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Five '70s & '80s TV Stars' Web Sites

I was feeling nostalgic recently and decided to Google some of the TV stars I grew up watching. Turns out, many have their own Web sites, and one even has a blog.

1. Dick Van Patten

Boy did I love Van Patten on Eight is Enough, where he played Tom Bradford for 5 seasons. Still alive and well, Dick is now selling pet food at Natural Balance, Inc, with his partner and son, Jimmy Van Patten. I especially like "Dick's Corner" where he posts photos and keeps his audience up-to-date on his activities.

2. Bob Denver

bobdenver.jpgThough Gilligan passed away in 2005, at the time of his death, Bob Denver was busy with something called Little Buddy Radio, an online radio station. From the Web site: "Rocking airwaves around the world, it's Little Buddy Radio Online! The format, spanning all decades of musical memories, makes it possible for music lovers to 'Cruise Through Time" on Little Buddy Radio 24 hours a day. This station is owned and operated by The Denver Foundation, Bob's last legacy. He loved West Virginia and wanted his foundation to help the handicapped and disadvantaged in the area."

3. Erik Estrada

CHips.jpgFormer CHiPs star Erik Estrada is still acting, most recently in a show called Husband for Hire on the Oxygen network. But more interesting is the important work he's doing with the Safe Surfin' Foundation. From the Web site: "Erik has now joined forces with the Safe Surfin' Foundation & Internet Crimes Against Children Task Forces around the country to protect our nation's children from the sexual predators who prowl the Internet looking for their next victim. Their Task Forces are located throughout the United States and stand ready to offer assistance to the law enforcement community, and to the citizens they are sworn to protect."

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4. Suzanne Somers

suzanneproducts.jpgThe pinup from the classic Three's Company is probably the most famous of the lot, and as such, you smart readers might already know this, but I sure didn't. She's now got her own line of products, which she sells at SuzanneSomers.com. From the site: "I have carefully selected and tested each item. As you know, I will not put my name on a product unless I truly believe it works. I have beauty products, fitness products, weight-loss products, books, tapes, jewelry and apparel! Now I can offer you all of these items with the ease and convenience of ordering online. We are working every day to bring you more products. Make sure you check in frequently as we will be updating the site constantly."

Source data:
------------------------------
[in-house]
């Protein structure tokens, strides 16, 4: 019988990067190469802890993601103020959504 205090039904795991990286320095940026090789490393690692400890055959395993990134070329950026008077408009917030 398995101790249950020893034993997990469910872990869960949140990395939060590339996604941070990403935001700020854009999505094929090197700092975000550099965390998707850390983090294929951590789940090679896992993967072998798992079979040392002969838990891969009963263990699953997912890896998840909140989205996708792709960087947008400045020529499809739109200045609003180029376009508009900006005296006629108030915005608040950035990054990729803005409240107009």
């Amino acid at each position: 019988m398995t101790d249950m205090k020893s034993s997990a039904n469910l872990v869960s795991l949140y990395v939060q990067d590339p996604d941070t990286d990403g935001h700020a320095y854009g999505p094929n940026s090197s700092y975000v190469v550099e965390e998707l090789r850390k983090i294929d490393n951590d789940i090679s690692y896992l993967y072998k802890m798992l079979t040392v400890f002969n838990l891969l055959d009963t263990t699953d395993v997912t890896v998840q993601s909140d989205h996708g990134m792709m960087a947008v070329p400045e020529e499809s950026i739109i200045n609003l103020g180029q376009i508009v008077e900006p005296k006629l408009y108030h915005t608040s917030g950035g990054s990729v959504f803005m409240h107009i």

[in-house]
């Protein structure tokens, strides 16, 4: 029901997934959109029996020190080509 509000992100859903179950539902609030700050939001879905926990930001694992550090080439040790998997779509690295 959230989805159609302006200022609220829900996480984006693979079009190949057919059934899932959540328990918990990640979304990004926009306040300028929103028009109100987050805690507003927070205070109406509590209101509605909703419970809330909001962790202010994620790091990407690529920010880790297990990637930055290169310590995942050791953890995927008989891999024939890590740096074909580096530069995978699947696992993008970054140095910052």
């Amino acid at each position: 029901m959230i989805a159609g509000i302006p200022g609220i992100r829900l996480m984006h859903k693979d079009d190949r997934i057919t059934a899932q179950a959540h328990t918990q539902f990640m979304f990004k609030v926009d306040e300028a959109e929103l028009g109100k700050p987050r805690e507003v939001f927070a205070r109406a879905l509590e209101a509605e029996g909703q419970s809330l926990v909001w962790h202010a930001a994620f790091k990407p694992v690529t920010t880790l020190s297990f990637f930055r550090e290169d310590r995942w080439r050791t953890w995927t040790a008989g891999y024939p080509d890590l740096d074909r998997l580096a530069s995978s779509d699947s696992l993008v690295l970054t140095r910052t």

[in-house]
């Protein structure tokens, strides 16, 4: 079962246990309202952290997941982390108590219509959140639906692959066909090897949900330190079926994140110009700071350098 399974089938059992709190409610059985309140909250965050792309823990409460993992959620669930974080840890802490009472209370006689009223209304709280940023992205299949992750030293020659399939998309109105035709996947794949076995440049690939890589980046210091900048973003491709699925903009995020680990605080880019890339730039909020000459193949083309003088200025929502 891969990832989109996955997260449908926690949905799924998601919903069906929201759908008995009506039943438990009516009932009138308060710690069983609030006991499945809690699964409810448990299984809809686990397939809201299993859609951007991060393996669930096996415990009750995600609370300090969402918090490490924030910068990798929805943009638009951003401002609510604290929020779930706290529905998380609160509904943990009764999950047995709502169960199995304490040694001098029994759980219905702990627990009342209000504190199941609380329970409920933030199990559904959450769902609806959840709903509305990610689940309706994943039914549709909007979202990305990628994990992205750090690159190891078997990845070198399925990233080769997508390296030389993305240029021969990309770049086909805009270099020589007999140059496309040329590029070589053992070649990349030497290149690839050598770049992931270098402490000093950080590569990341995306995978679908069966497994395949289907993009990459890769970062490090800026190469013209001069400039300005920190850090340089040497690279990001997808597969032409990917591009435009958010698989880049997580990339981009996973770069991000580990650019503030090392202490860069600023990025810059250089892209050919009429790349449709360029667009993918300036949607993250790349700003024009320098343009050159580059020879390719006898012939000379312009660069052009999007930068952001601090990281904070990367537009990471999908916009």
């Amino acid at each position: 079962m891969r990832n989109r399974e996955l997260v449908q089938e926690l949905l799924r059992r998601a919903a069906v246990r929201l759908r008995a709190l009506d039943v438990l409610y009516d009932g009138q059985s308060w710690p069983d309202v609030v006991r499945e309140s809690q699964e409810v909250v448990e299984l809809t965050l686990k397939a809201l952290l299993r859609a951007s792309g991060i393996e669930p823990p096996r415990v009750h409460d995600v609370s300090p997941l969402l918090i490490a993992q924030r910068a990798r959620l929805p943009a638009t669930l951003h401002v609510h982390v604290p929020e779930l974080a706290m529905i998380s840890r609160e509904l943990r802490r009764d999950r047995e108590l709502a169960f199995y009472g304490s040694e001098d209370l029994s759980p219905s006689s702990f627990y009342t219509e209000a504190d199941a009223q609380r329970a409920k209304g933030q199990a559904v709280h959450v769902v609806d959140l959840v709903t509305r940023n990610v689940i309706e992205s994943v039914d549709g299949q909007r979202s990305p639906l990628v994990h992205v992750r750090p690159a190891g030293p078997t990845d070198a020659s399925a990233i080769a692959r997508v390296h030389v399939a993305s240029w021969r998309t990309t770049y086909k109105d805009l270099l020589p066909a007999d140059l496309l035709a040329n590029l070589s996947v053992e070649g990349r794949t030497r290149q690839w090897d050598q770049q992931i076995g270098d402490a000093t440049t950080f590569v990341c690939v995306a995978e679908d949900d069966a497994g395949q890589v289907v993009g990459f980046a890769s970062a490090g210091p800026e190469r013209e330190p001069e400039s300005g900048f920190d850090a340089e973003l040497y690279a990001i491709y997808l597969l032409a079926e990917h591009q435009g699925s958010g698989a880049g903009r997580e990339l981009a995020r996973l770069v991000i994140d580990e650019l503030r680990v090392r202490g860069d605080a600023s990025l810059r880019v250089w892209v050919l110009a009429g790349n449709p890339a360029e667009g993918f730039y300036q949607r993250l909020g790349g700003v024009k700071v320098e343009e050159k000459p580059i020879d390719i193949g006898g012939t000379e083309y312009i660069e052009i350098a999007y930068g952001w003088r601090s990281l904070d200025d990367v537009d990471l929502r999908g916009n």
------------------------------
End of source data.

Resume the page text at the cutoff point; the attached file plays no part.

5. Lydia Cornell

toocloseforcomfot.jpgYes, former Too Close for Comfort star Lydia Cornell (the fetching blonde) is now blogging rather regularly over at her own Web site - topics seem to be about whatever is on her mind that day. Here's her blogger bio: "You're supposed to be married to the person who annoys you the most -- the most spiritual growth happens with your enemies. That's why the Arabs and Israelis live next door to each other, THEY JUST DON'T GET IT YET! I live in a house of men: I have three boys and two dogs including my husband. And they're all going through puberty. The dog gets more affection than I do; I have to compete with Chazzie for back rubs! We also have a bearded dragon who loves classical music. He sways his head to Handel's Water Music and Mozart."lydiablog.jpg

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Bone Broth 101
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Whether you drink it on its own or use it as stock, bone broth is the perfect recipe to master this winter. Special thanks to the Institute of Culinary Education

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Why Can Parrots Talk and Other Birds Can't?
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If you've ever seen a pirate movie (or had the privilege of listening to this avian-fronted metal band), you're aware that parrots have the gift of human-sounding gab. Their brains—not their beaks—might be behind the birds' ability to produce mock-human voices, the Sci Show's latest video explains below.

While parrots do have articulate tongues, they also appear to be hardwired to mimic other species, and to create new vocalizations. The only other birds that are capable of vocal learning are hummingbirds and songbirds. While examining the brains of these avians, researchers noted that their brains contain clusters of neurons, which they've dubbed song nuclei. Since other birds don't possess song nuclei, they think that these structures probably play a key role in vocal learning.

Parrots might be better at mimicry than hummingbirds and songbirds thanks to a variation in these neurons: a special shell layer that surrounds each one. Birds with larger shell regions appear to be better at imitating other creatures, although it's still unclear why.

Learn more about parrot speech below (after you're done jamming out to Hatebeak).

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